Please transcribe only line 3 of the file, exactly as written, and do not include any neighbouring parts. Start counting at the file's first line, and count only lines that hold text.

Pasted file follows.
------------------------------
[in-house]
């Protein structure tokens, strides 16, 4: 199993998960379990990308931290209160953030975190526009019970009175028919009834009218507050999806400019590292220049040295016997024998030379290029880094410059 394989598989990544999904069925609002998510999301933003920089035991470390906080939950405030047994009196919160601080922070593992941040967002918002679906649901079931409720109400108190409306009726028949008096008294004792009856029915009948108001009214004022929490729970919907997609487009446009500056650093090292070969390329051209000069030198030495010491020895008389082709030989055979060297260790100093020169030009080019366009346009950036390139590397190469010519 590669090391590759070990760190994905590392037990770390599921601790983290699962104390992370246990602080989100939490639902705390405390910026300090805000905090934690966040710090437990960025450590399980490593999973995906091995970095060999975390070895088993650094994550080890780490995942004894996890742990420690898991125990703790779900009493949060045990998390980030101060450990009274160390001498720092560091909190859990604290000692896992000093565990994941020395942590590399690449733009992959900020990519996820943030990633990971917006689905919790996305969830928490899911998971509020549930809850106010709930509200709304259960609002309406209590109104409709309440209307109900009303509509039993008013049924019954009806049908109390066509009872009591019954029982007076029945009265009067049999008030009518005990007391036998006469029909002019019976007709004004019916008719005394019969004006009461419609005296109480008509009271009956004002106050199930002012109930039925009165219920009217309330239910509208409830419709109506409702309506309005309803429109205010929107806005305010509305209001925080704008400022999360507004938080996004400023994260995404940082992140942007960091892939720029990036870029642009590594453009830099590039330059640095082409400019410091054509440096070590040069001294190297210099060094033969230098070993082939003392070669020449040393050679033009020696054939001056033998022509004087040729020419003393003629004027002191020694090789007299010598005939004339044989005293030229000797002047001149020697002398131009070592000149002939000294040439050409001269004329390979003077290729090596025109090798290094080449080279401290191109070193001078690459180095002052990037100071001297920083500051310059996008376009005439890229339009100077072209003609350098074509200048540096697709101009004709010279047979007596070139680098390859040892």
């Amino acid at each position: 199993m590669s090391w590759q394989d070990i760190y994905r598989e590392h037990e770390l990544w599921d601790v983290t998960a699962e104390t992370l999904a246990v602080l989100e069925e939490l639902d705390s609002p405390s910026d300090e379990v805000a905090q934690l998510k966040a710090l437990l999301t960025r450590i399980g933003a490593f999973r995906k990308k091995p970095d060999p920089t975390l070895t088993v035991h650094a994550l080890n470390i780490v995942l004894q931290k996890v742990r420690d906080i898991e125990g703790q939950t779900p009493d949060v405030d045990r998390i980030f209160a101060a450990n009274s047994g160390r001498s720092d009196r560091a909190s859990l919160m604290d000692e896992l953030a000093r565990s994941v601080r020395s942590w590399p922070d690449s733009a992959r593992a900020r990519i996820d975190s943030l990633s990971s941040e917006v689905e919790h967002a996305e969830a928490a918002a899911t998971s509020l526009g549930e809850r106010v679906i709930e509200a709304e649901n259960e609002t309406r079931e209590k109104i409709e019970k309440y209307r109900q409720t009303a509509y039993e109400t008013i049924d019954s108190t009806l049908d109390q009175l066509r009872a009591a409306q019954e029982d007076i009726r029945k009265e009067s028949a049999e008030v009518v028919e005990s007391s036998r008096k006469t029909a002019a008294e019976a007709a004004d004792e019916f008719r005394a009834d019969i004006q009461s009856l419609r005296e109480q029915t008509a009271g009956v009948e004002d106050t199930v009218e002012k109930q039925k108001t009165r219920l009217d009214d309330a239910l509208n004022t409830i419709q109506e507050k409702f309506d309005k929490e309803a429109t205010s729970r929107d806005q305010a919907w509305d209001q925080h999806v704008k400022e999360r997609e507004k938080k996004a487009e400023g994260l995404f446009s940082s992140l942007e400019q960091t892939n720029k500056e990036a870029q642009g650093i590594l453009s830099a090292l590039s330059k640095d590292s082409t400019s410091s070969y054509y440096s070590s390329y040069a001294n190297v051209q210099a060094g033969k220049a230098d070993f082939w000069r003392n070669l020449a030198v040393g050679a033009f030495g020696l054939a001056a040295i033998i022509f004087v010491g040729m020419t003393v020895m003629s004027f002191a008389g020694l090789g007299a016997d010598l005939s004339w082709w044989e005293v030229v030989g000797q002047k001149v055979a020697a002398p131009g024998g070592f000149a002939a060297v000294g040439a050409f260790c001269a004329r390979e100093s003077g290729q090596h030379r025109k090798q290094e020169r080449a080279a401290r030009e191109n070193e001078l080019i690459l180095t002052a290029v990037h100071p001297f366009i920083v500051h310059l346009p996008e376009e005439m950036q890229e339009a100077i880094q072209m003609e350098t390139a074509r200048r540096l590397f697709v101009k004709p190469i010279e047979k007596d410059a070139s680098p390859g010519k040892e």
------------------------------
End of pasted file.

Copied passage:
């Amino acid at each position: 199993m590669s090391w590759q394989d070990i760190y994905r598989e590392h037990e770390l990544w599921d601790v983290t998960a699962e104390t992370l999904a246990v602080l989100e069925e939490l639902d705390s609002p405390s910026d300090e379990v805000a905090q934690l998510k966040a710090l437990l999301t960025r450590i399980g933003a490593f999973r995906k990308k091995p970095d060999p920089t975390l070895t088993v035991h650094a994550l080890n470390i780490v995942l004894q931290k996890v742990r420690d906080i898991e125990g703790q939950t779900p009493d949060v405030d045990r998390i980030f209160a101060a450990n009274s047994g160390r001498s720092d009196r560091a909190s859990l919160m604290d000692e896992l953030a000093r565990s994941v601080r020395s942590w590399p922070d690449s733009a992959r593992a900020r990519i996820d975190s943030l990633s990971s941040e917006v689905e919790h967002a996305e969830a928490a918002a899911t998971s509020l526009g549930e809850r106010v679906i709930e509200a709304e649901n259960e609002t309406r079931e209590k109104i409709e019970k309440y209307r109900q409720t009303a509509y039993e109400t008013i049924d019954s108190t009806l049908d109390q009175l066509r009872a009591a409306q019954e029982d007076i009726r029945k009265e009067s028949a049999e008030v009518v028919e005990s007391s036998r008096k006469t029909a002019a008294e019976a007709a004004d004792e019916f008719r005394a009834d019969i004006q009461s009856l419609r005296e109480q029915t008509a009271g009956v009948e004002d106050t199930v009218e002012k109930q039925k108001t009165r219920l009217d009214d309330a239910l509208n004022t409830i419709q109506e507050k409702f309506d309005k929490e309803a429109t205010s729970r929107d806005q305010a919907w509305d209001q925080h999806v704008k400022e999360r997609e507004k938080k996004a487009e400023g994260l995404f446009s940082s992140l942007e400019q960091t892939n720029k500056e990036a870029q642009g650093i590594l453009s830099a090292l590039s330059k640095d590292s082409t400019s410091s070969y054509y440096s070590s390329y040069a001294n190297v051209q210099a060094g033969k220049a230098d070993f082939w000069r003392n070669l020449a030198v040393g050679a033009f030495g020696l054939a001056a040295i033998i022509f004087v010491g040729m020419t003393v020895m003629s004027f002191a008389g020694l090789g007299a016997d010598l005939s004339w082709w044989e005293v030229v030989g000797q002047k001149v055979a020697a002398p131009g024998g070592f000149a002939a060297v000294g040439a050409f260790c001269a004329r390979e100093s003077g290729q090596h030379r025109k090798q290094e020169r080449a080279a401290r030009e191109n070193e001078l080019i690459l180095t002052a290029v990037h100071p001297f366009i920083v500051h310059l346009p996008e376009e005439m950036q890229e339009a100077i880094q072209m003609e350098t390139a074509r200048r540096l590397f697709v101009k004709p190469i010279e047979k007596d410059a070139s680098p390859g010519k040892e």